Are hardware makers doing enough to keep Android phones secure?

Yolanda Curtis
Апреля 13, 2018

While the smartphones of Sony and Samsung were found to have missed few patches, ZTE and TCL lied about 4 or more updates. When Google realizes new software update, then vendors like Qualcomm and MediaTek test it and make some adjustment and hand it over to Android smartphone makers but they do not test out the Android software across the device. The companies like Google, Samsung, and Sony got a very good record of installing the patches but the companies like Lenovo's Motorola, TCL and ZTE have got the problem to roll out the updates. The manufacturers have allegedly been found to be lying to consumers about missed security patches. This is incredibly simple to fake-even you or I could do it on a rooted device by modifying ro.build.version.security_patch in build.prop. While the phone's software may claim to be fully up-to-date, the researchers found security patches missing in most devices. A German research firm, Security Research Labs have revealed that most of the smartphone makers fail to roll out security patches to their users and on many occasions they also skip it. HTC, Huawei, LG and Motorola all had between three and four skipped patches while Xiaomi, OnePlus and Nokia skipped, on average, between one and three security updates. The "patch gap" varies between device and manufacturer, but given Google's requirements as listed in the monthly security bulletins-it shouldn't exist at all.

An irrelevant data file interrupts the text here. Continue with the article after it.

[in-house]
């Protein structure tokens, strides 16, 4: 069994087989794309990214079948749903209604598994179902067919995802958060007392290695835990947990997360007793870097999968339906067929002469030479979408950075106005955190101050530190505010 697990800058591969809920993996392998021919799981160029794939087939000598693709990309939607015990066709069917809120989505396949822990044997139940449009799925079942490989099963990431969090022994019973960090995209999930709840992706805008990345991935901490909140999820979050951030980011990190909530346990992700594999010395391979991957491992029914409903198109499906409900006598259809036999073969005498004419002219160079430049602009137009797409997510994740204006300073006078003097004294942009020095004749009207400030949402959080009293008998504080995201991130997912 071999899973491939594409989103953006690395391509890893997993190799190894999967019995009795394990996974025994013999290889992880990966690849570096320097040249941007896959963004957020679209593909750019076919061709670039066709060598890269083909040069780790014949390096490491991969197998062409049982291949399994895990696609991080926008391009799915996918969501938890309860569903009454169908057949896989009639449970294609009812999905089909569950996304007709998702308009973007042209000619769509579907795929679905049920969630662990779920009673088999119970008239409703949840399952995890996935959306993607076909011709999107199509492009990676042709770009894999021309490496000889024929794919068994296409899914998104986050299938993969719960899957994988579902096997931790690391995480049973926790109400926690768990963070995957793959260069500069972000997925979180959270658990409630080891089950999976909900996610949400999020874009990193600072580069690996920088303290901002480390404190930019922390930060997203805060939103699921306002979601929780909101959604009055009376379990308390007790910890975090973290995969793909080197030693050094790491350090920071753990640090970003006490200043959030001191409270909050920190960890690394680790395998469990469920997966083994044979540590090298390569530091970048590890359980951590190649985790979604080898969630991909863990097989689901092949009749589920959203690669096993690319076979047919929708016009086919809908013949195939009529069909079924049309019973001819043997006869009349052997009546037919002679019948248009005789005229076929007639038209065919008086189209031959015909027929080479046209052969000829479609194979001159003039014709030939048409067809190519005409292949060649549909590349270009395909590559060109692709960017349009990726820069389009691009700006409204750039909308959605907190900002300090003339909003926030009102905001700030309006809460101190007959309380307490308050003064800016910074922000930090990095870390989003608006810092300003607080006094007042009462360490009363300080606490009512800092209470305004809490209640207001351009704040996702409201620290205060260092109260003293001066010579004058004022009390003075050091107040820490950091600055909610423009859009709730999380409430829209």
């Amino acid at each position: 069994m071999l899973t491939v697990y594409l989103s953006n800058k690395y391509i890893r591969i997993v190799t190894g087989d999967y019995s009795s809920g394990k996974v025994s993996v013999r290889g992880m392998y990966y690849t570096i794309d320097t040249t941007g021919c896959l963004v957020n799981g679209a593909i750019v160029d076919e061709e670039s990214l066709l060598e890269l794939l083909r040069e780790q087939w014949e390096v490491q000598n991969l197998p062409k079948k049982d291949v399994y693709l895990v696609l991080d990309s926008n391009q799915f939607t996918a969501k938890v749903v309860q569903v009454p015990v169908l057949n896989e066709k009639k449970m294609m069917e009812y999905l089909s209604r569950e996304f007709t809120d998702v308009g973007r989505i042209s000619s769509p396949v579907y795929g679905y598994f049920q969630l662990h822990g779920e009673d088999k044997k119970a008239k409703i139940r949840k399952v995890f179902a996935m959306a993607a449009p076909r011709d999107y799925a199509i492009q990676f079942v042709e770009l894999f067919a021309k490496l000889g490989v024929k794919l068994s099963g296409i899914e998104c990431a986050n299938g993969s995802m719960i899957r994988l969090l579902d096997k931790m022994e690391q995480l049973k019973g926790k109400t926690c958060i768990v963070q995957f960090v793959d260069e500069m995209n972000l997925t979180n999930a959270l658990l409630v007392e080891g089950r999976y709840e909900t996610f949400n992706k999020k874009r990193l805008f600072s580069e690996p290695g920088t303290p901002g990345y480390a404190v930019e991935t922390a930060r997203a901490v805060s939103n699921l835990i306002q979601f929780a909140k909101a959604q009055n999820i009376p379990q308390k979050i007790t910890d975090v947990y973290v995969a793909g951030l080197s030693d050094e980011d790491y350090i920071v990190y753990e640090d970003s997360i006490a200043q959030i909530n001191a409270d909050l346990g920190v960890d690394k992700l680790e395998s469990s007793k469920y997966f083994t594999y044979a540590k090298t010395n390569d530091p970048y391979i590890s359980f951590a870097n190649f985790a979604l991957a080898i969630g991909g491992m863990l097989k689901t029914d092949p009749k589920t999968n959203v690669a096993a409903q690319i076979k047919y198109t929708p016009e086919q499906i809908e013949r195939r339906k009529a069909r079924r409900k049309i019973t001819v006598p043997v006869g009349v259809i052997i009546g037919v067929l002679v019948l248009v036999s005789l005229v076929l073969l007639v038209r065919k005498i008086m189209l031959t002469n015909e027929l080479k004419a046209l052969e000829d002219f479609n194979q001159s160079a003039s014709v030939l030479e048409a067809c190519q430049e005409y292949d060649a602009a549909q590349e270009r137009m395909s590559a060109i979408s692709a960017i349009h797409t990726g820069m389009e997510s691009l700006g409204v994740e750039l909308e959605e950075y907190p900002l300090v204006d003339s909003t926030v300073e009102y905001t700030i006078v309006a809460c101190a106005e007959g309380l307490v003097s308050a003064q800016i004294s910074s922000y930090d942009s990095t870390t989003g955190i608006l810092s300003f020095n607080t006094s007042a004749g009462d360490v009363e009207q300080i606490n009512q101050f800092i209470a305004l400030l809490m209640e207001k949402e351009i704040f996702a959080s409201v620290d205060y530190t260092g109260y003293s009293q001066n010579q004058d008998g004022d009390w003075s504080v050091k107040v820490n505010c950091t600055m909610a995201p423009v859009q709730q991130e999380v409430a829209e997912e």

It would be one thing if companies were outright telling us that an update contained X out of Y recent fixes (and better still if they briefly mentioned the reasons for skipping the others), but with the way things have been operating so far, users could easily have the impression that their phones are more patched than they actually are.

According to the researchers, some Android device makers even went as far as intentionally misrepresenting the security patch level of the device by simply changing the date shown in Settings without actually installing any patches. SRL checked out the firmware on 1,200 Android handsets and looked for every patch disseminated in 2017. And if a company making those chips isn't keeping up with patches, it becomes quite hard for the manufacturers of the phones running them to fully secure their devices. Some of the devices even lacked the official certification from Google's Android security in the first place.

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The researchers noted that the SoCs that the smartphones use may be the cause of the issue. We're working with them to improve their detection mechanisms to account for situations where a device uses an alternate security update instead of the Google suggested security update.

SRL has updated its SnoopSnitch Android security app to detect whether a phone has missed security updates. All of the requisite permissions for the app and the need to access them can be viewed here.

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